Using a board or easel to write down relevant information at each step keeps the group on track and having the information available visually to all attendees aids their thinking. Being the recorder of information helps you guide the meeting and keep it focused. Once the members of your organization become familiar with the process outlined here the meetings tend to stay focused because they recognize that the process works and doesn’t waste their time. Whereas it is possible to use a computer and projection screen in place of a white board or easel it isn’t as effective unless the computer operator is particularly skillful in capturing and organizing data. For most people it is easier and faster to use a board or easel.
Make Sure Meetings Are Disciplined- Guidelines for Effective Meetings
The reason for most meetings is to communicate, i.e. gather or disseminate information as efficiently as possible. If meetings go beyond gathering or disseminating information then they become time wasters. Plan your meetings, have an agenda and a time limit. Planning a meeting means thinking through each candidate item on your draft agenda and answering the following questions:
· Does this item belong in this meeting?
· What information must be communicated and/or gathered for each item?
· How do I introduce each item to focus the discussion so that I get the answers I or the organization need?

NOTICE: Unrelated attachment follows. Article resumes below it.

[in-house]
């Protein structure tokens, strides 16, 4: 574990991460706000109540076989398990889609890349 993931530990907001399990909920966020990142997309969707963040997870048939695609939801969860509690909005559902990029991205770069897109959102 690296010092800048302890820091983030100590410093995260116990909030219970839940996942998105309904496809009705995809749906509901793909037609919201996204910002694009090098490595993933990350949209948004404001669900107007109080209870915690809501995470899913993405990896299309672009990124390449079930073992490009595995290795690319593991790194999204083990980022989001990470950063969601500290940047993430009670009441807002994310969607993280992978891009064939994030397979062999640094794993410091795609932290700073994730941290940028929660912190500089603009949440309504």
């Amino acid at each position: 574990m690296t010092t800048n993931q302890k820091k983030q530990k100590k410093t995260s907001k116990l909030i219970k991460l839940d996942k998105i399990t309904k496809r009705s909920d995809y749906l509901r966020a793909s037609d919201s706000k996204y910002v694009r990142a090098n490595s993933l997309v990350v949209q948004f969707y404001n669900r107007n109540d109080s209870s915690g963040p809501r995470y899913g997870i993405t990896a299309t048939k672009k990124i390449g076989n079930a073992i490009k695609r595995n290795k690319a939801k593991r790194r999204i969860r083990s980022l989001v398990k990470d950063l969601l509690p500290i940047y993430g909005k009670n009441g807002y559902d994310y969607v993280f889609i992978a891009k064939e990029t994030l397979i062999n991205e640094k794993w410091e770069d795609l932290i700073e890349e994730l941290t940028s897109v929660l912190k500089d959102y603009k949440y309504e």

· How do I decide when this item is ready for closure?
· How much time is it likely to take to discuss and close each item?
If you think through the questions above you can limit the items on the agenda to those that can be covered adequately in the allotted time and you are prepared to conduct an effective meeting. If you are not prepared you risk wasting everyone’s time by getting off track or onto unnecessary topics. Don’t be discouraged if this looks like it takes a lot of planning time. With practice you become proficient at this planning and find that it takes only a few minutes to plan an effective meeting.
Start meetings on time and end them on time. Make it clear that you expect to start meetings on time and do not wait for late arrivals. They soon learn that they are expected to be on time and most people do what is expected of them. If you wait for late arrivals you not only waste the time of everyone present but you condition everyone that it is not necessary to be on time for your meetings. As a result your meetings are always late in starting due to waiting for late arrivals and waste the time of those that arrive on time.